This set of Body MOT exercises all target the most basic level of looking after yourself. It’s the stuff that can make the difference between staying independent and having to rely on outside help. Or between getting out and about and becoming increasingly house-bound. Which can also be the difference between enjoying life and struggling to get by.
If you’ve never done any exercise before in your life, this is a great place to start. All these exercises are safe and useful to do every day. Do as few or as many as you can cope with
Below, you can read up on what each exercise is good for. But if you just want to get straight on with it, click on an exercise here to go to the insturctions:
Corset tightener: strengthen lower abdominals to support your back
Sit up and listen: sit right and strengthen your back
Sitting and standing: the everyday way to strengthen your legs
Steady on the pelvis: keeping it still, getting it moving
Pelvic floor makeover: help yourself to stay continent
Ankle loosener: trimmer, stronger, safer for walking
Way to walk: essential advice on good walking and bad walking
Upstairs, downstairs: stair-climbing, possibly the best-ever exercise
How these exercises make a difference
There’s a huge amount of research into the body’s “core stability” muscles. We now know that the deepest layers of abdominal muscles are also the most important for helping to control everyday movement, and in particular for holding the back steady.
The deep-lying transversus abdominis muscle (TVA) runs like a belt around the lower abdomen, so when it is gently pulled in, it helps keep the lower spine steady, which means less chance of muscle strain, nerve irritation or other lower back pain. The fibres of TVA also interlock with those of the pelvic floor muscles – in practice these two work closely together as stabilisers.
These deep stability muscles are built for endurance rather than quick bursts of power. Ideally you want them to keep on working at a low level all day long, which is why the emphasis is on “gentle” or “low-level” contractions when you are practising pulling in – it’s the most effective method of strengthening for this type of muscle.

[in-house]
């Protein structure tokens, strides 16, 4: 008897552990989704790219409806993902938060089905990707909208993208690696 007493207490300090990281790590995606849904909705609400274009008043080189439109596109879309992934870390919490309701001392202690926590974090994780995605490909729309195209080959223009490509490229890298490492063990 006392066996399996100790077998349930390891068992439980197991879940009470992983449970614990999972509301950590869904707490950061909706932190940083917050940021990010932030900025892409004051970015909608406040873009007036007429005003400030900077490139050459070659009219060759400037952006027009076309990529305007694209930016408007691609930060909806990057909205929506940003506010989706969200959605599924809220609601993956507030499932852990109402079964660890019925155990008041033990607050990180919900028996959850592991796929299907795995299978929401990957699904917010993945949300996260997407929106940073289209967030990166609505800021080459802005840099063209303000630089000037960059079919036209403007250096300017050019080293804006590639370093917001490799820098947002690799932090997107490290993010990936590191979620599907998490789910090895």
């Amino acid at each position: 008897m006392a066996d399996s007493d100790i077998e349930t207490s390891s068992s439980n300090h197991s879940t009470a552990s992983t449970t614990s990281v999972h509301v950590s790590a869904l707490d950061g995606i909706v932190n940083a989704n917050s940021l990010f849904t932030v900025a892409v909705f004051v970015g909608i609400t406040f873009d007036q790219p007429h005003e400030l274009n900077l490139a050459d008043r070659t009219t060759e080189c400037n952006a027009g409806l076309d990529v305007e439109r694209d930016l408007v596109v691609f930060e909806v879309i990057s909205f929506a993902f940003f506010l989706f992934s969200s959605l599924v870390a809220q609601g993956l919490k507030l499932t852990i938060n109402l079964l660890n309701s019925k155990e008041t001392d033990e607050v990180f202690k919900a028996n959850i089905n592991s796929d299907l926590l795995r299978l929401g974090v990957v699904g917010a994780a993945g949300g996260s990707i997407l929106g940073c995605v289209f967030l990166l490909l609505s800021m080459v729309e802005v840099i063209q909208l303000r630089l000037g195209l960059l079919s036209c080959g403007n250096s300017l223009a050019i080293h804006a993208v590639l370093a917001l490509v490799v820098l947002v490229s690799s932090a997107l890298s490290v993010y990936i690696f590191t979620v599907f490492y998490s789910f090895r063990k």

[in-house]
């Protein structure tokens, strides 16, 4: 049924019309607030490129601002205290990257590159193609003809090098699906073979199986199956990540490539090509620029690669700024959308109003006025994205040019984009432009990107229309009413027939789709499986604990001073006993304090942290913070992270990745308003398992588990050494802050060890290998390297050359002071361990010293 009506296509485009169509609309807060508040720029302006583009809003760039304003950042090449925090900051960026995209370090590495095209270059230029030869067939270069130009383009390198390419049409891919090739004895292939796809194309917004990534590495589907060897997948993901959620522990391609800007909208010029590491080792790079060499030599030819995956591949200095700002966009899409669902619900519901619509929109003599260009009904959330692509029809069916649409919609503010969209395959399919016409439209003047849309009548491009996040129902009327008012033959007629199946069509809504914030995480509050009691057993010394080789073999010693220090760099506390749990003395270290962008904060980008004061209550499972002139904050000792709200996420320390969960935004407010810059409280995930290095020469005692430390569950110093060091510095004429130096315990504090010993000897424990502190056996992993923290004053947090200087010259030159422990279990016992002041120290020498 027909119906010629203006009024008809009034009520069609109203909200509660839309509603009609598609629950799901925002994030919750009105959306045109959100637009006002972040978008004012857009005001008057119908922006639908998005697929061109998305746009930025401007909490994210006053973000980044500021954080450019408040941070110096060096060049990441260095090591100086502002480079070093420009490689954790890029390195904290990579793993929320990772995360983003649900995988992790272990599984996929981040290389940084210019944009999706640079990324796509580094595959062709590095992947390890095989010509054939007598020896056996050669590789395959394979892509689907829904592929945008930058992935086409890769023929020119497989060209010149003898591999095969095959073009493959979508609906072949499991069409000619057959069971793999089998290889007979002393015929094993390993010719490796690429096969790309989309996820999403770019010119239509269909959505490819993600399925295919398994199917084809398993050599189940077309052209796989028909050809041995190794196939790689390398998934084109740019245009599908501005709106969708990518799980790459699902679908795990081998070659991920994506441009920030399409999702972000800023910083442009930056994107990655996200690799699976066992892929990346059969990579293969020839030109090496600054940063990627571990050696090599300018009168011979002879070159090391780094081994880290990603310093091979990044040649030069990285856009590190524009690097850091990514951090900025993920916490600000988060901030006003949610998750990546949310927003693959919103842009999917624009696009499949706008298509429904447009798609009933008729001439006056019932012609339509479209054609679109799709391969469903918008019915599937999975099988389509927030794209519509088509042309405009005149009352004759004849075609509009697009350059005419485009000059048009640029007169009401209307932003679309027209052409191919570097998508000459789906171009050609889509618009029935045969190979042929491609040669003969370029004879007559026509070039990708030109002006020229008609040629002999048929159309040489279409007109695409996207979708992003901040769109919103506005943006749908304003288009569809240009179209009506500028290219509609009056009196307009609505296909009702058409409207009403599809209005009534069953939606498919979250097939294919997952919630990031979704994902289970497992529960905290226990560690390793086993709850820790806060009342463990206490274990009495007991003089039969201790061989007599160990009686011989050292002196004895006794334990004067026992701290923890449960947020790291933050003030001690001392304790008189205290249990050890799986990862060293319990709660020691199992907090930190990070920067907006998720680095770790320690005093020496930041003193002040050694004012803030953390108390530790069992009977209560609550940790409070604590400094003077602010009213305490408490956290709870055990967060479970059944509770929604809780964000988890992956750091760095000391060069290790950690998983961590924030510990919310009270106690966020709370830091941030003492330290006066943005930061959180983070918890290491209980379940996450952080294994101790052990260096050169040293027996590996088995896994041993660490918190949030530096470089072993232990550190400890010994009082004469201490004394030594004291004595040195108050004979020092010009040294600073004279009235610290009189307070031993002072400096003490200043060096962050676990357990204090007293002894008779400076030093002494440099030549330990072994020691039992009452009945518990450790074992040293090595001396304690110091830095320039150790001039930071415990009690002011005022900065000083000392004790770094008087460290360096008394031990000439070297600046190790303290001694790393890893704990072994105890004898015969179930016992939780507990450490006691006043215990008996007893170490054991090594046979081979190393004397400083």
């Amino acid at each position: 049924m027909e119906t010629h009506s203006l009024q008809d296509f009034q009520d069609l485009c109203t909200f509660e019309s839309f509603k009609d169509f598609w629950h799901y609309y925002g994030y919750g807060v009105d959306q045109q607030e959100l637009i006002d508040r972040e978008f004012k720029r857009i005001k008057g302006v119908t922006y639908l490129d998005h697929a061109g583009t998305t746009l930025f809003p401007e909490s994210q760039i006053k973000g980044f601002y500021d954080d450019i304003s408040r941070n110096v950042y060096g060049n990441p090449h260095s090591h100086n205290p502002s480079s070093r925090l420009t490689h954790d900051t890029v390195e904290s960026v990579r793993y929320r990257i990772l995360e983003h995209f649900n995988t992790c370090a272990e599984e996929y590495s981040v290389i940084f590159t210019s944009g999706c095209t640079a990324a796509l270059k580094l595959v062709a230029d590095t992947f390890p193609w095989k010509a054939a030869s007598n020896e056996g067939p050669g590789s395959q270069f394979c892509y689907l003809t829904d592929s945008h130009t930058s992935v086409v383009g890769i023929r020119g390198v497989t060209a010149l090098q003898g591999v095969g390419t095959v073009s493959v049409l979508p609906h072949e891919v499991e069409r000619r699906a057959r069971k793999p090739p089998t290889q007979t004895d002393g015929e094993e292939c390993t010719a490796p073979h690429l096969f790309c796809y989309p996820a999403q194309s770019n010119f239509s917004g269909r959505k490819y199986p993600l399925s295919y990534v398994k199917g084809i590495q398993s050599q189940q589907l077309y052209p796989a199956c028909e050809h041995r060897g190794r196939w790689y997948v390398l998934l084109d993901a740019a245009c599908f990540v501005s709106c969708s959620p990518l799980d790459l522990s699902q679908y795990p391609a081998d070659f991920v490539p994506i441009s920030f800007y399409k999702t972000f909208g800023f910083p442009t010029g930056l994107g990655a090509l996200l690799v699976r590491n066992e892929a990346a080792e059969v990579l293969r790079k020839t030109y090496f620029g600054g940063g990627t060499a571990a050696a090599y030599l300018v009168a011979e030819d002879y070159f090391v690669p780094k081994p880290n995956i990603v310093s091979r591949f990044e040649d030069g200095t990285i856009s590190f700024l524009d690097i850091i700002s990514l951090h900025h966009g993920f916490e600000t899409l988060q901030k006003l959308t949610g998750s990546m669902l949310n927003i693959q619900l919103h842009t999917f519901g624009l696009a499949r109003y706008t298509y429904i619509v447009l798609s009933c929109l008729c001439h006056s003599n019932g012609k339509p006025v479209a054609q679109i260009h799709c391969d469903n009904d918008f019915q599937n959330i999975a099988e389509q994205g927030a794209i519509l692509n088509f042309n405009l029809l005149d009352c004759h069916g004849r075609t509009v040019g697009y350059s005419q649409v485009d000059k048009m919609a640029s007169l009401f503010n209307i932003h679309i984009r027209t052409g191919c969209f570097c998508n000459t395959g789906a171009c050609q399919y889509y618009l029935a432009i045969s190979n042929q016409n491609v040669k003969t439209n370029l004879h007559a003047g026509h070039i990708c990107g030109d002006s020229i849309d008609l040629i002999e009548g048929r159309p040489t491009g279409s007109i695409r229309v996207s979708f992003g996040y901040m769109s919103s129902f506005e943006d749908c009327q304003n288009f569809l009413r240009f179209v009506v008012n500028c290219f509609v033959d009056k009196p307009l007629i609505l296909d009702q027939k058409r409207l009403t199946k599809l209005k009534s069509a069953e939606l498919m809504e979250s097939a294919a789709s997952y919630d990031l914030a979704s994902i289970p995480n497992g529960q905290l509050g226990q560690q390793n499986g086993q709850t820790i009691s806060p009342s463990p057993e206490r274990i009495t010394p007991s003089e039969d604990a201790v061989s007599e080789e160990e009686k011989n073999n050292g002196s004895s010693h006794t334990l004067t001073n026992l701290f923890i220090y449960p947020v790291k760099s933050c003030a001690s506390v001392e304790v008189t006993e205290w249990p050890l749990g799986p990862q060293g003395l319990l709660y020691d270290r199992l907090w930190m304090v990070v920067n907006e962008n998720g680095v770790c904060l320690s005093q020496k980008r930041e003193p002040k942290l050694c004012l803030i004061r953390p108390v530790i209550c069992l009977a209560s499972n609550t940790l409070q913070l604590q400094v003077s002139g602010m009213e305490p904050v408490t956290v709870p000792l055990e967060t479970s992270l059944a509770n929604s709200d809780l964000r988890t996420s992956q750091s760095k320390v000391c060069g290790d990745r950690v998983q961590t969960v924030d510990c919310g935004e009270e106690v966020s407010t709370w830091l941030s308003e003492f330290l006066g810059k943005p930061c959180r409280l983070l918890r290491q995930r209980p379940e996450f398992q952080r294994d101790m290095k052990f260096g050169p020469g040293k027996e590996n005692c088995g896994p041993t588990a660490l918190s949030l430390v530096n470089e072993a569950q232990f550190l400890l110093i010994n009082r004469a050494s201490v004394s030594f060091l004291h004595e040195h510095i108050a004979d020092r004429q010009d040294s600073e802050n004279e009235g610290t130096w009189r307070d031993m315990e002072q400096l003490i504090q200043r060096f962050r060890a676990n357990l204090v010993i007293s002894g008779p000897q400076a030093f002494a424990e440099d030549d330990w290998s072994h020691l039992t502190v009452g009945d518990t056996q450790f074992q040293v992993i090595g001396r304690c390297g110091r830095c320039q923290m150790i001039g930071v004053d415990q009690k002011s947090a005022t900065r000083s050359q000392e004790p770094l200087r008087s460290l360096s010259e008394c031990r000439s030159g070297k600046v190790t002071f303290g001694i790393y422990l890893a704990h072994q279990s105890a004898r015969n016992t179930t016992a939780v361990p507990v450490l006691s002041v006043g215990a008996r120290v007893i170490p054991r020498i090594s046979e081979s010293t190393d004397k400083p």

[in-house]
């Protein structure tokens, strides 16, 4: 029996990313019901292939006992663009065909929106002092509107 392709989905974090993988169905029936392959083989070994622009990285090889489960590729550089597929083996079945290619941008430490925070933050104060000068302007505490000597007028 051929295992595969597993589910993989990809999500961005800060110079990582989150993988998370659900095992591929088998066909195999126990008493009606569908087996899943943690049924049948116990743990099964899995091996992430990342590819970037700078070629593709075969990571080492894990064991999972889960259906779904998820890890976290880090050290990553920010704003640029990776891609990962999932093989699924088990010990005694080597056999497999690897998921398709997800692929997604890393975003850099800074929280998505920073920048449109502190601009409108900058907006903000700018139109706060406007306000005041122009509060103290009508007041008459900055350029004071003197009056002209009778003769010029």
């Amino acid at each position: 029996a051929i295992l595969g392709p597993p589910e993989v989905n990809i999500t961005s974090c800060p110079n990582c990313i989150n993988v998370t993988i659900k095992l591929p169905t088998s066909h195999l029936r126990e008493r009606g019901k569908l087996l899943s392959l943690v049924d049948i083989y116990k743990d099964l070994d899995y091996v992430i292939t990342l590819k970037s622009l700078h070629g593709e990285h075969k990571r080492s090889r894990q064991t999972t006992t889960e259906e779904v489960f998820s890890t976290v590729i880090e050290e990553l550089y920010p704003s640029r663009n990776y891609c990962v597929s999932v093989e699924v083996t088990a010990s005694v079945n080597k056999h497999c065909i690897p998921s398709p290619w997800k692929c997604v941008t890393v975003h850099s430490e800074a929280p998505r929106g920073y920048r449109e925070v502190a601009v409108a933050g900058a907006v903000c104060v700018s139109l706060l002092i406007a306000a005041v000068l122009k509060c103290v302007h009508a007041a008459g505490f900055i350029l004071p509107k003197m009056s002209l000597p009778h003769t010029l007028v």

There’s some disagreement among the scientists about how much we need to actively exercise the TVA. But there is very clear evidence that this muscle gets easily switched off after injury or prolonged bouts of back pain, and it is unlikely to switch itself back on without some conscious retraining from you.
We spend endless hours sitting around, at desks, tables, in armchairs and sofas. Generally we’re either hunched forwards or slumped back. Our skeletons dislike both positions.
The best anatomical way of sitting is straight up, where the upright pelvis can support the natural shape and weight distribution of the spine and head. Have you ever wondered how heavy your head is? It’s somewhere between 4kg and 6kg – five or more standard bags of sugar. Yet the crucial back muscles that support the skeleton in this position get weakened with accumulated years of slumping and slouching. If you find it a real strain to do this basic sitting exercise for 30 seconds, your back muscles need a boost.
The point about sitting tall as an exercise is that it starts to build back strength. It’s not so that you can sit bolt upright in front of the TV for three hours – that would be weird and anti-social – but so that your back is able to sustain a more upright and helpful spine posture throughout the day, whether you are sitting, standing or walking around.
Sitting and standing
When health professionals want to test whether older people are fit enough to cope with independent living, one of the key tests is being able to get up and down from a chair a few times, unsupported. That’s because you need a certain amount of leg strength to do the movement. If you struggle with this, you’re at risk of running into trouble in your own home.
The exercise turns an everyday movement into a way of training the various key muscles in your legs, buttocks and low back, to keep you above that critical threshold for managing independent living. You’ll feel the benefits in far more ways than just being able to sit and stand more easily.
Steady on the pelvis
The pelvis is the big bony structure that links the central body, back and legs. It includes what we normally call the hips. Because it’s a large piece of bone, it doesn’t move much. But it is actually made up of several flat bones sewn together, so there is a bit of movement. And importantly, the pelvis needs to be able to move separately from the lower back, to avoid over-stressing the muscles and joints of the spine.
At the same time, the pelvis has to hold the body steady against the big forces that we routinely put it through during everyday life.